A case of ash dieback has been found on council-owned land in Newport, a council spokesperson has confirmed.
The plant, located in the grounds of Llanwern High School, had been obtained from a nursery in North Wales.
– Newport City Council spokesperson
Newport City Council continues to take the health and care of trees very seriously for the benefit and protection of residents and it has tree management plans in place to identify and deal with any problems.
The Forestry Commission has said a survey of other sites recently planted with ash from known infected nurseries is continuing.
The Welsh government say they are taking the threat very seriously.
– Environment Minister John Griffiths
Tree diseases do not respect country boundaries and we need to provide a consistent approach to this threat in order to meet the demands of stakeholders and the public and to ensure that our response is co-ordinated and based on the most up to date scientific evidence.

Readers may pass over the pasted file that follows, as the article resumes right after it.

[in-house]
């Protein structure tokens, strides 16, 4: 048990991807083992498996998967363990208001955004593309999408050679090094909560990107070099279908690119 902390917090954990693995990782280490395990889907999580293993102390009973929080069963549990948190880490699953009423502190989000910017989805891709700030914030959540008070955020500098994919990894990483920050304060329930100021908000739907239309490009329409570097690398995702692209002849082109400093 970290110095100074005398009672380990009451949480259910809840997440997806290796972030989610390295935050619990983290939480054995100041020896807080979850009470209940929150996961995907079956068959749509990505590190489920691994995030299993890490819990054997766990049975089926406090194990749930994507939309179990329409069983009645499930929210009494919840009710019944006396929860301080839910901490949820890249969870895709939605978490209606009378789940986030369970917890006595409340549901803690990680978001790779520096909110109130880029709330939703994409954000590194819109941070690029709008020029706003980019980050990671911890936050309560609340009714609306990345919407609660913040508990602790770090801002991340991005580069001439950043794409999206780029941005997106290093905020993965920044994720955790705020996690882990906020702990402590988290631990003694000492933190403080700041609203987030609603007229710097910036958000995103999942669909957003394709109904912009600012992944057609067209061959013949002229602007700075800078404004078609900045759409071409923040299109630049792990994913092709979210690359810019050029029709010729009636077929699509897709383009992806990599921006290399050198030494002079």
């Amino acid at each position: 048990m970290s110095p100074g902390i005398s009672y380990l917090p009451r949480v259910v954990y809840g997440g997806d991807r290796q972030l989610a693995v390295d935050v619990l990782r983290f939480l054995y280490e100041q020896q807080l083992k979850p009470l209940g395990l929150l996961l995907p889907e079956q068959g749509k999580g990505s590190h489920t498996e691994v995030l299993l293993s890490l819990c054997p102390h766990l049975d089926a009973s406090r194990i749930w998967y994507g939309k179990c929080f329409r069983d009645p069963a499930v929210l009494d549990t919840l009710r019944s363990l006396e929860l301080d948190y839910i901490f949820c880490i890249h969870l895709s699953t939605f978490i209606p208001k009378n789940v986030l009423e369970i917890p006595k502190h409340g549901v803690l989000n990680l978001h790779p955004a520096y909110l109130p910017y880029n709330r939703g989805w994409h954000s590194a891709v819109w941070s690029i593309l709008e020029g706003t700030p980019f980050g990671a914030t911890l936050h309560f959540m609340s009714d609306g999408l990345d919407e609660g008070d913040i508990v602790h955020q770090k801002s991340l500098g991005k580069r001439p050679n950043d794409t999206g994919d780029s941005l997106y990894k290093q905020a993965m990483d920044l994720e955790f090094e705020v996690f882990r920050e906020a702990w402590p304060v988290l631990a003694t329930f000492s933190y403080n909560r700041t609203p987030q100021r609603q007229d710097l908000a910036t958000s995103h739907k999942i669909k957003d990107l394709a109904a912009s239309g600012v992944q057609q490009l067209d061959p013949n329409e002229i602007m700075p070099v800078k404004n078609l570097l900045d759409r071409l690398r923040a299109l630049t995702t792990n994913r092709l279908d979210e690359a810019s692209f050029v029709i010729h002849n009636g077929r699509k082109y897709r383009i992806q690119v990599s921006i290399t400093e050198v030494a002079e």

The Forestry Commission in Wales has confirmed that the disease has been found in five newly-planted Welsh government woodlands in Wentwood and the Wye Valley. All the young trees on these sites have been lifted and destroyed as a precautionary measure.
The disease was also confirmed in North Wales, at a newly-planted site at Glynllifon College, in Gwynedd.
The Forestry Commission say that the countryside is 'open for business' following news that the first case of Ash dieback has been found in Wales.
Richard Siddons said there was absolutely no panic whatsoever but said people should be "careful that they don't spread the disease."